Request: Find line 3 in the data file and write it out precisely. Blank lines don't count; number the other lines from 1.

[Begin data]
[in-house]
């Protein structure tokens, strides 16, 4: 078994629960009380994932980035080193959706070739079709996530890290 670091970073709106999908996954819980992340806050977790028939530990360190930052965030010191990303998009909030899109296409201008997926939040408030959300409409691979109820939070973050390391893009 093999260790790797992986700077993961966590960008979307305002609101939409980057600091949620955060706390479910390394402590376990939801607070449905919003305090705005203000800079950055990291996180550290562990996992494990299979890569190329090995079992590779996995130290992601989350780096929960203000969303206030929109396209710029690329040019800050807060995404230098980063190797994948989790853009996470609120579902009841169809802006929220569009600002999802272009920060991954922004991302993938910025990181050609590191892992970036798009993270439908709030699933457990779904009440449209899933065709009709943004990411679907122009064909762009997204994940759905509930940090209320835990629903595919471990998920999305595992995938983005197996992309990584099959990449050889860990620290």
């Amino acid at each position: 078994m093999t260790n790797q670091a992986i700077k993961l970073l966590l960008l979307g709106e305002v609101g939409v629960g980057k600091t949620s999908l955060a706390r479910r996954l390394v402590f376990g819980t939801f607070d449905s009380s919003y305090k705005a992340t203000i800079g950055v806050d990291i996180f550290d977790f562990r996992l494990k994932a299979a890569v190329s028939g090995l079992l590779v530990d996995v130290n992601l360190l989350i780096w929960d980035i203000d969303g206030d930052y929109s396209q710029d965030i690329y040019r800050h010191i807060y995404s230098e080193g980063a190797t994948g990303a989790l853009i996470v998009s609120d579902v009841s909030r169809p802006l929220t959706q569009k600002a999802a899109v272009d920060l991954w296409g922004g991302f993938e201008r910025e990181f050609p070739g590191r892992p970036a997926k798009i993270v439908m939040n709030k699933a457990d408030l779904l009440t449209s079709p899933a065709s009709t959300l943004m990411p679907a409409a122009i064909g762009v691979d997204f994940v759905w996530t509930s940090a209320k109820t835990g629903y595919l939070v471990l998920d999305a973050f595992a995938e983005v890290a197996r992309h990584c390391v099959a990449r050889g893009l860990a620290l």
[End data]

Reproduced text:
């Amino acid at each position: 078994m093999t260790n790797q670091a992986i700077k993961l970073l966590l960008l979307g709106e305002v609101g939409v629960g980057k600091t949620s999908l955060a706390r479910r996954l390394v402590f376990g819980t939801f607070d449905s009380s919003y305090k705005a992340t203000i800079g950055v806050d990291i996180f550290d977790f562990r996992l494990k994932a299979a890569v190329s028939g090995l079992l590779v530990d996995v130290n992601l360190l989350i780096w929960d980035i203000d969303g206030d930052y929109s396209q710029d965030i690329y040019r800050h010191i807060y995404s230098e080193g980063a190797t994948g990303a989790l853009i996470v998009s609120d579902v009841s909030r169809p802006l929220t959706q569009k600002a999802a899109v272009d920060l991954w296409g922004g991302f993938e201008r910025e990181f050609p070739g590191r892992p970036a997926k798009i993270v439908m939040n709030k699933a457990d408030l779904l009440t449209s079709p899933a065709s009709t959300l943004m990411p679907a409409a122009i064909g762009v691979d997204f994940v759905w996530t509930s940090a209320k109820t835990g629903y595919l939070v471990l998920d999305a973050f595992a995938e983005v890290a197996r992309h990584c390391v099959a990449r050889g893009l860990a620290l």